I can see why people are calling Championships a comeback album for Meek Mill. With a viable career, he was easily destroyed in a rap battle by the world’s most popular rapper, broke up with his girlfriend (who is also a pretty famous rapper) from a highly public relationship, and then got sent back to jail (For supposedly not remaking a Boyz II Men song).
But the good thing, for Meek at least, is that everybody loves a comeback story. His jail sentence, that steamed from a seemly frivolously ten year probation sentence, turned him into the poster child for jail reform. This got him backing by new powerful allies like New England Patriots owner Robert Craft, Philadelphia 76ers owner Joshua Harris, and even Drake. For now Meek Mill is a free man and it seems like his music stock is up.
But that brings up another question: With Meek now publicly speaking out about social issues and gaining attention for doing so, will this affect his music? He already tried a more conscious take with songs like “Stay Woke”, but it felt like nobody really gave a shit.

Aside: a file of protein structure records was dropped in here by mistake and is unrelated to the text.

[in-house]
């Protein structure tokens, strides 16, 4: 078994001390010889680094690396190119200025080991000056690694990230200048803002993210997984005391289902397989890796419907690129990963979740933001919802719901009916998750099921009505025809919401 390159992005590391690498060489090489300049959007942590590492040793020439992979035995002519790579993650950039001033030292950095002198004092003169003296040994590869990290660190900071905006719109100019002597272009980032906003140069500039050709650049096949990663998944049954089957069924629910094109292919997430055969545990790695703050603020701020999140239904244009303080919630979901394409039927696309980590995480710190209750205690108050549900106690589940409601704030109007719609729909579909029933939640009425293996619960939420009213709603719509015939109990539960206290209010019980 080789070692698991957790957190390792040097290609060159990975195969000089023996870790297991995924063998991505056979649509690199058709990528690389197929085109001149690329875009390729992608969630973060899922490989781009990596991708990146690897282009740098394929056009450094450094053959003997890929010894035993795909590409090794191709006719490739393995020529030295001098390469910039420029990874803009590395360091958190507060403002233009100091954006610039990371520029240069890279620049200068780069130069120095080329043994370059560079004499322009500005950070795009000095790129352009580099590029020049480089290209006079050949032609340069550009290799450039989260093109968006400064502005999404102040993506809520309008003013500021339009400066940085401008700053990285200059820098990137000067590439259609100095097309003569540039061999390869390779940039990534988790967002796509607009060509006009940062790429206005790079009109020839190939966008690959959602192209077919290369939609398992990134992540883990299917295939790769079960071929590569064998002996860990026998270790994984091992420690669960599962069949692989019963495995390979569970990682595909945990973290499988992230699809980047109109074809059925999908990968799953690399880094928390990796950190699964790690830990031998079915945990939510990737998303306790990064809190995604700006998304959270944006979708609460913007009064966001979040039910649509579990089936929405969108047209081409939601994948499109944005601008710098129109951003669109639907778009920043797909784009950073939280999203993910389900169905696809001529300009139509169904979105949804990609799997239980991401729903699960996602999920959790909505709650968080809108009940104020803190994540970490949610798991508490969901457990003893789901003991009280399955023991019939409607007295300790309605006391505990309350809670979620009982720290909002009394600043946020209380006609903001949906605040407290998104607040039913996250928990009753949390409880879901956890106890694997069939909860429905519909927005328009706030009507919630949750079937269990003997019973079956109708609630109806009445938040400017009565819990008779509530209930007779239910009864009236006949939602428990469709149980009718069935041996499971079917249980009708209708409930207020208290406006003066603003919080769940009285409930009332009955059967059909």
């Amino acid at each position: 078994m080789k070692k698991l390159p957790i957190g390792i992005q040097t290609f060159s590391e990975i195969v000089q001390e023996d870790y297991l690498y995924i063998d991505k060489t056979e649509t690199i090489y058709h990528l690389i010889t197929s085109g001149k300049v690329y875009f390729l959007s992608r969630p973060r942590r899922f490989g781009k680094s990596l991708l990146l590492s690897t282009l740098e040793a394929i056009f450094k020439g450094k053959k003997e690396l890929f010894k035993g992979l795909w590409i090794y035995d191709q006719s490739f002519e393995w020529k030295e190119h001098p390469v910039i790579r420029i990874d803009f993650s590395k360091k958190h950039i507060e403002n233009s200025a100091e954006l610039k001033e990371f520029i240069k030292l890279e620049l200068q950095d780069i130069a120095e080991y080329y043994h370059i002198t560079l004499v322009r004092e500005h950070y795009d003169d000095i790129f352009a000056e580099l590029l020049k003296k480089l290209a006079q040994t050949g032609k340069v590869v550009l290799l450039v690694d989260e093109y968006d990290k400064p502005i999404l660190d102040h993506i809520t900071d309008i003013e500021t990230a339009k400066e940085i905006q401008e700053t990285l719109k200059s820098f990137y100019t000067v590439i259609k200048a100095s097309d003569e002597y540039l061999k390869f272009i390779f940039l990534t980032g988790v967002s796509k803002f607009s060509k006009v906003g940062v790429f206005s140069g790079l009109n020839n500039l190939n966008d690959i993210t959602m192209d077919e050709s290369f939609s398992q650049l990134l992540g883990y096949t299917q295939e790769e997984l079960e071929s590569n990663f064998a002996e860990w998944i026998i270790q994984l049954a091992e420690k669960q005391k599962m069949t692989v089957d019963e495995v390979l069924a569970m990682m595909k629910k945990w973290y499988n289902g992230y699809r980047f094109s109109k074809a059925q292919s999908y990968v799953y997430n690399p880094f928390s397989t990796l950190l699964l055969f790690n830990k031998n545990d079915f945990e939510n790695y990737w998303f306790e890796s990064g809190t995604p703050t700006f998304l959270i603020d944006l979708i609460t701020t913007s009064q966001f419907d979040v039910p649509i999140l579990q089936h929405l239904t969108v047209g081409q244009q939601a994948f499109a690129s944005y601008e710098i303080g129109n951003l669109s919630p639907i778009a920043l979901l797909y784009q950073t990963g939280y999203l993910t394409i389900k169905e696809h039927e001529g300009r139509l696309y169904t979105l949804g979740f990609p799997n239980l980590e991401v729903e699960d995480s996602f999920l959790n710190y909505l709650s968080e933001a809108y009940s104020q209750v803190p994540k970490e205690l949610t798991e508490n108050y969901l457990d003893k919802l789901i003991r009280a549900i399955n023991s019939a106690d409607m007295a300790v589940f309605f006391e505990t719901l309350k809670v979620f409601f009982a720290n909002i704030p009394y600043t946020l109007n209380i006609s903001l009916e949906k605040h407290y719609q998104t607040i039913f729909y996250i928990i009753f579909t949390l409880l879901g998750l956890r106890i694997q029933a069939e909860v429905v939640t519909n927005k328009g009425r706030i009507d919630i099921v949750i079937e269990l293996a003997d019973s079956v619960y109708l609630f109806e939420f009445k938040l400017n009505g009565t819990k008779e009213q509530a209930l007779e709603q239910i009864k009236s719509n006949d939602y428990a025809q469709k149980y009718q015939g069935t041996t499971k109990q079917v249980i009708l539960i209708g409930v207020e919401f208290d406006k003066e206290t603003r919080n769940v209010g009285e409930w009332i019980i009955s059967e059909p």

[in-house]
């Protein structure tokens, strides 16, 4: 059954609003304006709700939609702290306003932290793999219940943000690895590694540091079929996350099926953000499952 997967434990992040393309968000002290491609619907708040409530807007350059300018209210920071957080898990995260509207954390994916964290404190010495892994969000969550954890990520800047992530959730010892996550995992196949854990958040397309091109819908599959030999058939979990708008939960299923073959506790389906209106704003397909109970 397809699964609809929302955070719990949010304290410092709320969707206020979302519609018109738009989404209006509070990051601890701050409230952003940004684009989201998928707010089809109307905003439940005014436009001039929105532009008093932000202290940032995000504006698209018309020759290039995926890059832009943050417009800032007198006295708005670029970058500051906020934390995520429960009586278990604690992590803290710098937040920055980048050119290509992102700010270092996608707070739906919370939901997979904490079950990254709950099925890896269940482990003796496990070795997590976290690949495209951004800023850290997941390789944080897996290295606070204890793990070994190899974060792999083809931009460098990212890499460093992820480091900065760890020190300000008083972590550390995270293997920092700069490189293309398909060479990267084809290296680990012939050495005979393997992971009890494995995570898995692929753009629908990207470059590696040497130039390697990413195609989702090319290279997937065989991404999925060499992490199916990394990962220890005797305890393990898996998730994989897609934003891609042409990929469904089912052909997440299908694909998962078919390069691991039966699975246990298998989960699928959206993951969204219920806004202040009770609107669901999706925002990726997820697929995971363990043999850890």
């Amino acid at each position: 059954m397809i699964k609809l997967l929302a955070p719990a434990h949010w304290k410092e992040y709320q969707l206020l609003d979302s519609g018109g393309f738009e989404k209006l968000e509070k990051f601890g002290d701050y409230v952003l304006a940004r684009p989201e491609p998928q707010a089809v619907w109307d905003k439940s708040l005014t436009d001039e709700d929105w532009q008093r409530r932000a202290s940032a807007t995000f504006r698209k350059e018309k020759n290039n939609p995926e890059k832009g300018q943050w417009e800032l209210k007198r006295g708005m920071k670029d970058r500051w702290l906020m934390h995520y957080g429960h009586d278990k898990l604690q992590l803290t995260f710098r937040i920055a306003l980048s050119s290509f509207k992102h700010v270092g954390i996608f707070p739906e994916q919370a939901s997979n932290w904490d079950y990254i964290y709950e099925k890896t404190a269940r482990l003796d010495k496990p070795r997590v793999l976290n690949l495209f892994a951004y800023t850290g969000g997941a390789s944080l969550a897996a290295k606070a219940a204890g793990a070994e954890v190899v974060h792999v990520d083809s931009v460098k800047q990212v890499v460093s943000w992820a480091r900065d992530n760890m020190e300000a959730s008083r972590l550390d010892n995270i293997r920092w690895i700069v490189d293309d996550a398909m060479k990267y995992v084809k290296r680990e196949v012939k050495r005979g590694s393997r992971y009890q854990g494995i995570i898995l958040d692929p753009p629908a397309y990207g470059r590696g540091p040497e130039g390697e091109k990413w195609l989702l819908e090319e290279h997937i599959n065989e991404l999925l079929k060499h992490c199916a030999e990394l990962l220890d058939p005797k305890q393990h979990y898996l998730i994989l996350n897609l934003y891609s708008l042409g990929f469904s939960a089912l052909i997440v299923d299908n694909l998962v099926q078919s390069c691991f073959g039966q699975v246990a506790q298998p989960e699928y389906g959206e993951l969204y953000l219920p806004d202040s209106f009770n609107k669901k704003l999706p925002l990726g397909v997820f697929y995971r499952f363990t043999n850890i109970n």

Championships will be the true litmus test on Meek Mill’s place in the current rap game. Will this album push Meek to new levels? Let’s find out.
Produced by Papamitrou & Andrew Meoray
Meek Mill is known for starting off his albums strong; his best song is arguably the enthusiastic intro on his debut album Dreams & Nightmares. He keeps that trend going by starting off Championships in a similar fashion.
At first I wasn’t into “Intro” heavily sampling Phil Collins’s “In the Air Tonight”, but the song grows on you and it’s used in line with Meek’s tone (It’s also a small flex because ain’t no telling how much it cost to sample). Get ready to hear this before sports events and NBA 2K reveal trailers.
Produced by Don Cannon & Rance 1500
Speaking samples, this song samples Barclay James Harvest’s “Taking Me Higher”. Most people will say he just flipped Mobb Deep’s “Get Away” but it’s doesn’t matter because I’m all for it either way.